Friday, May 31, 2013


Really sad about Google Reader disappearing... so I just joined bloglovin'! If you have an account, click here to follow me!

tokyo eats blog

One of my favorite blogs is Tokyo Eats, a guide to many of the hidden gems that span the huge city of Tokyo. Whenever I trek out to Tokyo, I check the blog to see if there are any places I should try that are in the vicinity of whatever part of Tokyo I happen to visit that day.

I took my sister to a bakery in Shibuya called Gontran Cherrier, recommended by Maki-san (the writer of Tokyo Eats), and it did not disappoint.

We picked out a bunch of things to try from sweet to savory. Everything was delicious, but standouts were a sun-dried tomato bread (bottom picture, bottom right), the croissant (bottom picture top right), and all the scones. A must eat if you're looking for a quick breakfast in Shibuya!

Thursday, May 30, 2013

mandoka cafe

When my sister was here, we wandered around Tokyo on foot. To rest our weary feet, I suggested going to a cafe that I had gone to before in Shibuya called Mandoka. It's a cute cafe with Indian decor, but no Indian food, and it's always crowded. Imagine my surprise when we arrived and saw that the whole place was decked out in Rooftop Prince paraphernalia.

If you don't know, Rooftop Prince is a popular Korean drama starring Park Yoochun, acting as a prince who travels forward in time with three of his minions. I'm not that into Korean dramas--too much melodrama and cancer plots--but this one was hilarious and heartwarming all at once. I recommend it!

I was really excited to receive these coasters as gifts from the cafe.

But I was even more excited to eat my dessert. I got a sakura parfait! Sakura is a seasonal flavor, so at the time, if sakura was an option, I would get it.

I think the cafe has reverted back to its normal state, but regardless, if you're in Shibuya, do drop in! It's on the way to Tower Records from Shibuya Station in Lumine Men's.

Wednesday, May 29, 2013

cool runnings

Except it was freezing.

That weekend's run in Oshima (an island off the coast of Miyagi and Iwate Prefectures) was definitely an experience. Oshima was one of the areas hit most directly by the March 2011 earthquake and tsunami--a part of the island was actually isolated during the tsunami, and many people died. I was happy to hear that America sent over helicopters to fly people off of the island during that time.

Even after two years, they are still rebuilding. This marathon was held in part to help revitalize the area and boost the declining tourism industry in Oshima. Cold as it was, locals lined the marathon course to help cheer on the runners.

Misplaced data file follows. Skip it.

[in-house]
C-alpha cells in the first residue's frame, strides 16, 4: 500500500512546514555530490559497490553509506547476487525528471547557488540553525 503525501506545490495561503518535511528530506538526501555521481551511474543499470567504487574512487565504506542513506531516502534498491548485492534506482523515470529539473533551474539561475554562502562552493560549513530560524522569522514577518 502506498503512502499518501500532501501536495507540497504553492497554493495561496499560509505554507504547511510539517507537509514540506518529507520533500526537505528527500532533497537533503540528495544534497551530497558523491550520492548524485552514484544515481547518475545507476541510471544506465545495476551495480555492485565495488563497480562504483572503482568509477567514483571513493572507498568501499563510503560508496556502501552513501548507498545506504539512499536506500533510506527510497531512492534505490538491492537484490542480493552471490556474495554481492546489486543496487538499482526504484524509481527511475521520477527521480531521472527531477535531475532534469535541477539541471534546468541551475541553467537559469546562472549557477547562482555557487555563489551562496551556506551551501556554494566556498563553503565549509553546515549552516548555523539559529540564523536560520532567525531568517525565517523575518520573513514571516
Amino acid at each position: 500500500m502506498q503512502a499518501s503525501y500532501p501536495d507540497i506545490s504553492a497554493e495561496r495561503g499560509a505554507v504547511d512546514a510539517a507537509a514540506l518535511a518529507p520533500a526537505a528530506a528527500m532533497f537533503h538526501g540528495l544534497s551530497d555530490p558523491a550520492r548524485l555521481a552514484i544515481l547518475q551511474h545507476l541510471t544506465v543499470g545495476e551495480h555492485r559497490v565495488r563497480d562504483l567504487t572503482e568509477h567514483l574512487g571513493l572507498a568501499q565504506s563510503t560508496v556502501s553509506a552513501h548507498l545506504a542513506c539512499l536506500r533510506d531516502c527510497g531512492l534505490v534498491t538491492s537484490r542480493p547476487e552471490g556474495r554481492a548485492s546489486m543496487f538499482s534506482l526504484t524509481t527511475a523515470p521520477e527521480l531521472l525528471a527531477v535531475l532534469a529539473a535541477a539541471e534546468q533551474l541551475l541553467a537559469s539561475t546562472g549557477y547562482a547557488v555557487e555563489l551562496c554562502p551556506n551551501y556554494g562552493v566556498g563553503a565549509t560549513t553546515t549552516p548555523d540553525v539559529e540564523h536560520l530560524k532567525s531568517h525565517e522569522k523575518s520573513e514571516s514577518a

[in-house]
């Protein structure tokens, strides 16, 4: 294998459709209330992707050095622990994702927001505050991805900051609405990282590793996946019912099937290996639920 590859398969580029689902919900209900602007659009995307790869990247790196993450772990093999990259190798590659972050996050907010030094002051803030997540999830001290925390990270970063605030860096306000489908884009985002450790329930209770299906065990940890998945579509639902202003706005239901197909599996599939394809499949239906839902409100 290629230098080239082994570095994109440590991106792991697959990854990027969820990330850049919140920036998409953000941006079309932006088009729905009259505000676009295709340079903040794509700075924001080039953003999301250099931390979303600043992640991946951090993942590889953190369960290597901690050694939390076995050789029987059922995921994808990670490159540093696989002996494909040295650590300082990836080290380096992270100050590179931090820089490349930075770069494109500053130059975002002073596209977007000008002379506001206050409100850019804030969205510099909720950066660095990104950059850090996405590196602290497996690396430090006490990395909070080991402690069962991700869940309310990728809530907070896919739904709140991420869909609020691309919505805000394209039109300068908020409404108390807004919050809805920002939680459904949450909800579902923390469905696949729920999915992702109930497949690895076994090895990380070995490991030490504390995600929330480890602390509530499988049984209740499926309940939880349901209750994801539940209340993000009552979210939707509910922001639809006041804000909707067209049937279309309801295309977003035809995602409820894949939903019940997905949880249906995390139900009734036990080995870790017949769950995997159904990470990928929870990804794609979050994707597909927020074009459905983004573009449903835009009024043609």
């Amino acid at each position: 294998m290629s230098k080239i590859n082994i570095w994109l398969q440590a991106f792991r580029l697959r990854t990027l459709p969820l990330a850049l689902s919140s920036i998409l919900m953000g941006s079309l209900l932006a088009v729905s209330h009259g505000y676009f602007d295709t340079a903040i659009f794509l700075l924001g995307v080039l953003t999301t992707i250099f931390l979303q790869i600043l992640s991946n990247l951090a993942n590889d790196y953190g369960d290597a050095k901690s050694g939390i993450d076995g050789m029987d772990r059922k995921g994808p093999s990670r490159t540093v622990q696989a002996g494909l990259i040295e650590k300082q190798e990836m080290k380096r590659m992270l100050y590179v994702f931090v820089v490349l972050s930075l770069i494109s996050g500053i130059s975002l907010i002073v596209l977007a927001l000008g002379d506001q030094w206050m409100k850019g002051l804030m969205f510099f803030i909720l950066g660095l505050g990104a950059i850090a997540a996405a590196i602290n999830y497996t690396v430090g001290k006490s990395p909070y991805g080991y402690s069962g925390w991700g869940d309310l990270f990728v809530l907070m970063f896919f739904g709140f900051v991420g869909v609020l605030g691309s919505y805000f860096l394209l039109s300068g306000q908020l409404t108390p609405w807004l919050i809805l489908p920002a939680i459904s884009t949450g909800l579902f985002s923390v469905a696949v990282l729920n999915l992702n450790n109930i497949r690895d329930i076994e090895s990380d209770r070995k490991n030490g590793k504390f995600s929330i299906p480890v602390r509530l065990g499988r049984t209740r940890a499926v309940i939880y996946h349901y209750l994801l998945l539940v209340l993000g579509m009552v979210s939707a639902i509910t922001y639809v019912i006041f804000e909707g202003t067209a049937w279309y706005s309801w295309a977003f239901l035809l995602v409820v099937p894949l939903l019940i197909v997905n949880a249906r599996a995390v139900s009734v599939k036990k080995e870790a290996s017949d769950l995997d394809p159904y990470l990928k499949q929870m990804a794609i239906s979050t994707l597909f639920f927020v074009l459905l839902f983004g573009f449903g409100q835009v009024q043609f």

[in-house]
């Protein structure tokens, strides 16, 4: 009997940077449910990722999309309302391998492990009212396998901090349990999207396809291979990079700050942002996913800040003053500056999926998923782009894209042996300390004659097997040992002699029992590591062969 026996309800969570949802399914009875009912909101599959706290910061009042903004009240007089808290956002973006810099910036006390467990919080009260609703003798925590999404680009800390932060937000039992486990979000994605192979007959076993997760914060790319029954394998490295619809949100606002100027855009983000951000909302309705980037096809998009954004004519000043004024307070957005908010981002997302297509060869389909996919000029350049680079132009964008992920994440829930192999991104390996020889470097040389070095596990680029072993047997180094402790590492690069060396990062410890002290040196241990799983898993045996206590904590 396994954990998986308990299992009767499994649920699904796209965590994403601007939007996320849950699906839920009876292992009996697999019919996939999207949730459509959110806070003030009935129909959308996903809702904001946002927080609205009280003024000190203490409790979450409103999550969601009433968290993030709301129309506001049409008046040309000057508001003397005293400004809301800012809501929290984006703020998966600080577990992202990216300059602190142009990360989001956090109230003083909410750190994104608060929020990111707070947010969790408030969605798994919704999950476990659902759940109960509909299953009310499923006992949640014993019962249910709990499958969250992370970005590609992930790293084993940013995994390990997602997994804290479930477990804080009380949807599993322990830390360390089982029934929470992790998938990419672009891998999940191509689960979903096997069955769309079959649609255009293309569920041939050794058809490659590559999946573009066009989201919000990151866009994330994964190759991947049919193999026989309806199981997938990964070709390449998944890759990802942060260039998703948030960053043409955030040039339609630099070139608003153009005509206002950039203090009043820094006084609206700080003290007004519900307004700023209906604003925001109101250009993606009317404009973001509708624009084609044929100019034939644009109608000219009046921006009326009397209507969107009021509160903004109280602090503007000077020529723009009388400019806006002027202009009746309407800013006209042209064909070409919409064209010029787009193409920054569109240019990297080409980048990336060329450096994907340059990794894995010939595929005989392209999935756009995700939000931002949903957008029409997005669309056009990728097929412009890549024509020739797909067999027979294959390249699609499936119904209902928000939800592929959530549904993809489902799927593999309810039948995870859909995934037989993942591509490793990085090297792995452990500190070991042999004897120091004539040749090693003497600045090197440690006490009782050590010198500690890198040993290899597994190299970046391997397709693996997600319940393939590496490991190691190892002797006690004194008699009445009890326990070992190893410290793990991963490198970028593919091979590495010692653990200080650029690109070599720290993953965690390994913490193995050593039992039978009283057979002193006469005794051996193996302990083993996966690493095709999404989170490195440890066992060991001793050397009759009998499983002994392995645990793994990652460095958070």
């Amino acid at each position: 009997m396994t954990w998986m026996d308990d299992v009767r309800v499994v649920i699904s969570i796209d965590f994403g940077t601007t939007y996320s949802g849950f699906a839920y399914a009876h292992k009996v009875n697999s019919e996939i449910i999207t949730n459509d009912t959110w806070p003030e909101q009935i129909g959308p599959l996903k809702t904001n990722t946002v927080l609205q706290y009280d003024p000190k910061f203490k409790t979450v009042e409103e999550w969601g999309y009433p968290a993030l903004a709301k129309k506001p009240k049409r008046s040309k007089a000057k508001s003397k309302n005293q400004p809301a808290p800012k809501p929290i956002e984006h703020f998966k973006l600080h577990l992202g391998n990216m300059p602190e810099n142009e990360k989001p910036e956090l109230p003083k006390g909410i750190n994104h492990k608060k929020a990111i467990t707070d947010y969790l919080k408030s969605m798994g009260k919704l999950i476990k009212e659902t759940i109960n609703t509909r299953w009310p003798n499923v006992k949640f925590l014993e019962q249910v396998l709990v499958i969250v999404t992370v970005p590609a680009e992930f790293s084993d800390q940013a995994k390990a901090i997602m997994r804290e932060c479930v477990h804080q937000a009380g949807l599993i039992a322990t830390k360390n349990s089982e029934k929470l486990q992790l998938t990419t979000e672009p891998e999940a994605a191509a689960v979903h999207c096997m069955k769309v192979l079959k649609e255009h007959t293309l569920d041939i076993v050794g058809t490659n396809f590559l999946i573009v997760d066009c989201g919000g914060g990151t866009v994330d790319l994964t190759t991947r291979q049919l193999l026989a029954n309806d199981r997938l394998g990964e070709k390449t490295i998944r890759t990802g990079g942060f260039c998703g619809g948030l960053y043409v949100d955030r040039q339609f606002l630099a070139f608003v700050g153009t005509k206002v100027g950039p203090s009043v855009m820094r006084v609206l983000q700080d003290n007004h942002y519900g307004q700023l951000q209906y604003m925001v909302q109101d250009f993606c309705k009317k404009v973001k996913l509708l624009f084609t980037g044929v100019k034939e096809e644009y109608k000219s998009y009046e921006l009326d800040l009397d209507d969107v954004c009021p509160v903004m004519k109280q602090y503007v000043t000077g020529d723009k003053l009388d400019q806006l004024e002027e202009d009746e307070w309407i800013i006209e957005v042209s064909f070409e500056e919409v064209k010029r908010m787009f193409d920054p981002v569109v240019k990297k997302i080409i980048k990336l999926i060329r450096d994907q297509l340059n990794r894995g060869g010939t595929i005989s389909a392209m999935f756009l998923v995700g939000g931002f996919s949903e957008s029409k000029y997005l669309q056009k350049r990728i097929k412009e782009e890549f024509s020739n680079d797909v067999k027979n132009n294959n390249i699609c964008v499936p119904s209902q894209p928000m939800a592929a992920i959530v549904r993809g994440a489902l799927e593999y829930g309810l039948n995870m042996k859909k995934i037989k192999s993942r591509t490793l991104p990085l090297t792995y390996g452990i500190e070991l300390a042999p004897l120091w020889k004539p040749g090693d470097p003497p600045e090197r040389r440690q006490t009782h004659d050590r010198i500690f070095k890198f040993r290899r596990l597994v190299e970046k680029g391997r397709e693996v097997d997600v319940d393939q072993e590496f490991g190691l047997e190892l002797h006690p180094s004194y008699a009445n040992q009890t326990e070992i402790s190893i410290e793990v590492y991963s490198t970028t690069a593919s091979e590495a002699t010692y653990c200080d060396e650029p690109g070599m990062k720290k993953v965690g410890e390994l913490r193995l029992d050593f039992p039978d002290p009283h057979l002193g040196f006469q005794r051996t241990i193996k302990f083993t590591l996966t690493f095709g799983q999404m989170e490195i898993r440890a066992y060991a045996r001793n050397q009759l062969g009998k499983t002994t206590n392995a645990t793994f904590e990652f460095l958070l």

We arrived the day before and stayed at a minshuku (like a ryokan/Japanese-style inn, but more home-y and smaller). We had dinner there and it was amazing.

We also had a small, but nutritious breakfast before we set out for the run!

We were pretty pumped up until we realized it was snowing. And raining. At the same time. I think it's called sleet in English (but I had to look it up, because I'm from California, so I never encounter cold weather!). To my surprise, the marathon wasn't cancelled. All 2000 of us ran through the freezing sleet without a word of complaint. It's quite admirable, the way Japanese people can endure and not complain, but at the time, I was flabbergasted. I didn't have a choice about whether or not to run though, I was hopelessly outnumbered. It's a shame thing; that's another thing Japanese people are good at.

No matter, after a grueling, 40-minute run, it was all over (for me at least. I was in awe of the people who did 10km and the half-marathon!). We then set out for our reward--seafood lunch!

Even though it was a huge challenge, I'm glad we went. It was eye opening to see some of the damage still left by the tsunami and humbling to hear the thanks from the locals, even though we barely did anything. I'll never forget this run, that's for sure! In fact, I'm going on another run in a month. Am I a sucker for torture? You betcha!

Sunday, May 19, 2013


It's been a long time, but all my visitors have left (sadness!) and now I am back in my normal routine.

Actually, I'm leaving Japan in a little over two months, so I'm trying to see and do all that I can in the time I have left! It's bittersweet; I'm looking forward to going home, but Japan feels like home now too!

Upcoming posts: Sendai run, Golden Week travels, more sakura and more food!